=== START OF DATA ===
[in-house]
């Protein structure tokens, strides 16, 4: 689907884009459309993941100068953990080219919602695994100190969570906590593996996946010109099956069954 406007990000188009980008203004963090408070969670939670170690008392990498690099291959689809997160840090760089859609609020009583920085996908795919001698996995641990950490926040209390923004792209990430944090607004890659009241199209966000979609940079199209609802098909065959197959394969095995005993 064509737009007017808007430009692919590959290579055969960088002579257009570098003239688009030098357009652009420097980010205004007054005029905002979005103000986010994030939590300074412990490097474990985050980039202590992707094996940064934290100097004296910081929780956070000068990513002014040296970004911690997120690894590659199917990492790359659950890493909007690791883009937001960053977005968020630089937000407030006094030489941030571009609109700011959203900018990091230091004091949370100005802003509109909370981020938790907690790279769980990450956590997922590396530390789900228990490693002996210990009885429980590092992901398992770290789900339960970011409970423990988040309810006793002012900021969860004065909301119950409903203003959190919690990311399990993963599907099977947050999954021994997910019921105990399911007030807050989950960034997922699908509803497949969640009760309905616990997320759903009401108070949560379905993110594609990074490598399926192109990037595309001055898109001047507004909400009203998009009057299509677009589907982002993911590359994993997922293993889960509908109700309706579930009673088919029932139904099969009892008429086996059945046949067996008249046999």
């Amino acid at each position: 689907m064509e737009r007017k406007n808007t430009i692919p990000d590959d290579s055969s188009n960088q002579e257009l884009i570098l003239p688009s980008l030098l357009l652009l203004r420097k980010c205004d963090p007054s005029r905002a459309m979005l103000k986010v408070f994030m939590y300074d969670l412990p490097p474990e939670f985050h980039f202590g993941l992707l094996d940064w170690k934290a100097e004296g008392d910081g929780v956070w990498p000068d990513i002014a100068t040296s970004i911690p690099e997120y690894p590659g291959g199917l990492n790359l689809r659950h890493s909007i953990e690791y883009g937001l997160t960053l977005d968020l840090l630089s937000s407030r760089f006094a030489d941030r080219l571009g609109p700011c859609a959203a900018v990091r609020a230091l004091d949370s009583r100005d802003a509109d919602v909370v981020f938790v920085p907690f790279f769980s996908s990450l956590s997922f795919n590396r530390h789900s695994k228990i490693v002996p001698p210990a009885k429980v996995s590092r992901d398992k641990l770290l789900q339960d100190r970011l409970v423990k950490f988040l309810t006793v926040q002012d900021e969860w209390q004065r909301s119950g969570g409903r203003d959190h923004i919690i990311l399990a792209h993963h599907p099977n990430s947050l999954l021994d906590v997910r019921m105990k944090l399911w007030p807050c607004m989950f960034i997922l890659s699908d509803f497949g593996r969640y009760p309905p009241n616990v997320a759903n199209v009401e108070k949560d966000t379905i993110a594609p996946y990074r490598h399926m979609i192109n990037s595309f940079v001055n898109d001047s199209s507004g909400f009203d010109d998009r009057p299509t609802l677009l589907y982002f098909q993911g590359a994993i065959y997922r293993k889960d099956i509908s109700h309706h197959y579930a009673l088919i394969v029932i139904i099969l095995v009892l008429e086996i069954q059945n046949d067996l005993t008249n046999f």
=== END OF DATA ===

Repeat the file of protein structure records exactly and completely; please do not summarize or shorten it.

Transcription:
[in-house]
């Protein structure tokens, strides 16, 4: 689907884009459309993941100068953990080219919602695994100190969570906590593996996946010109099956069954 406007990000188009980008203004963090408070969670939670170690008392990498690099291959689809997160840090760089859609609020009583920085996908795919001698996995641990950490926040209390923004792209990430944090607004890659009241199209966000979609940079199209609802098909065959197959394969095995005993 064509737009007017808007430009692919590959290579055969960088002579257009570098003239688009030098357009652009420097980010205004007054005029905002979005103000986010994030939590300074412990490097474990985050980039202590992707094996940064934290100097004296910081929780956070000068990513002014040296970004911690997120690894590659199917990492790359659950890493909007690791883009937001960053977005968020630089937000407030006094030489941030571009609109700011959203900018990091230091004091949370100005802003509109909370981020938790907690790279769980990450956590997922590396530390789900228990490693002996210990009885429980590092992901398992770290789900339960970011409970423990988040309810006793002012900021969860004065909301119950409903203003959190919690990311399990993963599907099977947050999954021994997910019921105990399911007030807050989950960034997922699908509803497949969640009760309905616990997320759903009401108070949560379905993110594609990074490598399926192109990037595309001055898109001047507004909400009203998009009057299509677009589907982002993911590359994993997922293993889960509908109700309706579930009673088919029932139904099969009892008429086996059945046949067996008249046999």
């Amino acid at each position: 689907m064509e737009r007017k406007n808007t430009i692919p990000d590959d290579s055969s188009n960088q002579e257009l884009i570098l003239p688009s980008l030098l357009l652009l203004r420097k980010c205004d963090p007054s005029r905002a459309m979005l103000k986010v408070f994030m939590y300074d969670l412990p490097p474990e939670f985050h980039f202590g993941l992707l094996d940064w170690k934290a100097e004296g008392d910081g929780v956070w990498p000068d990513i002014a100068t040296s970004i911690p690099e997120y690894p590659g291959g199917l990492n790359l689809r659950h890493s909007i953990e690791y883009g937001l997160t960053l977005d968020l840090l630089s937000s407030r760089f006094a030489d941030r080219l571009g609109p700011c859609a959203a900018v990091r609020a230091l004091d949370s009583r100005d802003a509109d919602v909370v981020f938790v920085p907690f790279f769980s996908s990450l956590s997922f795919n590396r530390h789900s695994k228990i490693v002996p001698p210990a009885k429980v996995s590092r992901d398992k641990l770290l789900q339960d100190r970011l409970v423990k950490f988040l309810t006793v926040q002012d900021e969860w209390q004065r909301s119950g969570g409903r203003d959190h923004i919690i990311l399990a792209h993963h599907p099977n990430s947050l999954l021994d906590v997910r019921m105990k944090l399911w007030p807050c607004m989950f960034i997922l890659s699908d509803f497949g593996r969640y009760p309905p009241n616990v997320a759903n199209v009401e108070k949560d966000t379905i993110a594609p996946y990074r490598h399926m979609i192109n990037s595309f940079v001055n898109d001047s199209s507004g909400f009203d010109d998009r009057p299509t609802l677009l589907y982002f098909q993911g590359a994993i065959y997922r293993k889960d099956i509908s109700h309706h197959y579930a009673l088919i394969v029932i139904i099969l095995v009892l008429e086996i069954q059945n046949d067996l005993t008249n046999f």